WSHA Hospital-Specific Surgical Infection Rate Data
Hospital surgery infection rates made public

The Washington State Hospital Association (WSHA) began posting hospital-specific surgical infection rate data on its public website on Nov. 30, 2010. The new website at provides data on infections following three important types of surgeries: cardiac, orthopedic, and hysterectomies.

The Washington State Legislature required the data to be collected and made public in House Bill 1106 in 2007 and House Bill 2828 in 2010.

“Washington’s hospitals are enthusiastic participants in providing this new information about surgical infection rates,” said Carol Wagner, vice president for patient safety at the Washington State Hospital Association. “We believe that public reporting offers information that helps hospitals improve, assists consumers in making good decisions about hospital care, and creates the opportunity for collaboration between hospitals and quality experts.”

The surgeries included in the new infection rate data are:

  • Heart bypass surgery;
  • Cardiac surgeries on the valves or septum of the heart;
  • Heart transplant surgery;
  • Knee replacement;
  • Hip replacement;
  • Abdominal hysterectomy; and
  • Vaginal hysterectomy.

The website allows users to sort hospitals by city, county, alphabetically, and from highest to lowest or lowest to highest infection rates.

Washington’s hospitals use a series of scientifically proven safeguards against surgical infections and the new data helps hospitals evaluate the effectiveness of their processes. These processes include:

  • Ensuring the proper antibiotic is given at the correct time and stopped at the correct time;
  • Ensuring the patient’s blood sugar is under control;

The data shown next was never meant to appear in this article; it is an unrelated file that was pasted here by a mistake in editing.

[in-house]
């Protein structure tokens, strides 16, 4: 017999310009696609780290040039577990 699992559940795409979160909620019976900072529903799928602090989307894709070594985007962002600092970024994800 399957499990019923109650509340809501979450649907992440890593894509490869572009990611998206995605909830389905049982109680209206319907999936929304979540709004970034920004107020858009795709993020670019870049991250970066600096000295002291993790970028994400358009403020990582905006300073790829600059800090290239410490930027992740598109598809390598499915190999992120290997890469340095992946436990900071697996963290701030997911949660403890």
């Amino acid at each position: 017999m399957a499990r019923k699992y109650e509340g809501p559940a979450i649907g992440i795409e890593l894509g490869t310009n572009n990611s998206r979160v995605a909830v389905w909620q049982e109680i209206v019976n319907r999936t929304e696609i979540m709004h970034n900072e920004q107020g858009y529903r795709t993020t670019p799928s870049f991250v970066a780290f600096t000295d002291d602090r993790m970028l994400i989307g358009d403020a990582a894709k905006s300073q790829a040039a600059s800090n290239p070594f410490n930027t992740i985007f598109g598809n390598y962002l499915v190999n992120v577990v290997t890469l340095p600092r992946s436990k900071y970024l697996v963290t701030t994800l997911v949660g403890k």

• Ensuring the surgical area is sterile; and
  • Removing hair safely (not using a razor) in the surgical area.

Washington’s hospitals are dedicated to stopping the spread of infections. Stopping infections is challenging work: today’s hospital patients are sicker and more vulnerable; drug resistant organisms are increasing; and antibiotic overuse has hampered the ability to fight infections.

Hospital patients are an important part of their own care team and have a role to play in preventing infections. Things patients can do to protect themselves include:

  • Taking all the recommended pre-hospitalization infection prevention steps, such as pre-surgical chlorhexidine baths, not shaving before surgery, and stopping smoking;
  • Asking all health care providers and visitors to wash or sanitize their hands, especially when they enter or leave a patient’s room;
  • Taking antibiotics and other medications exactly as directed by their doctor; and
  • Asking their visitors to stay home if they are sick.

“Hospitals are dedicated to the care and comfort of our patients. In most cases, the data show good results, though there are also areas for improvement. Our member hospitals are working hard to implement changes to stop surgical infections, and we expect the results to get better and better,” concluded Wagner.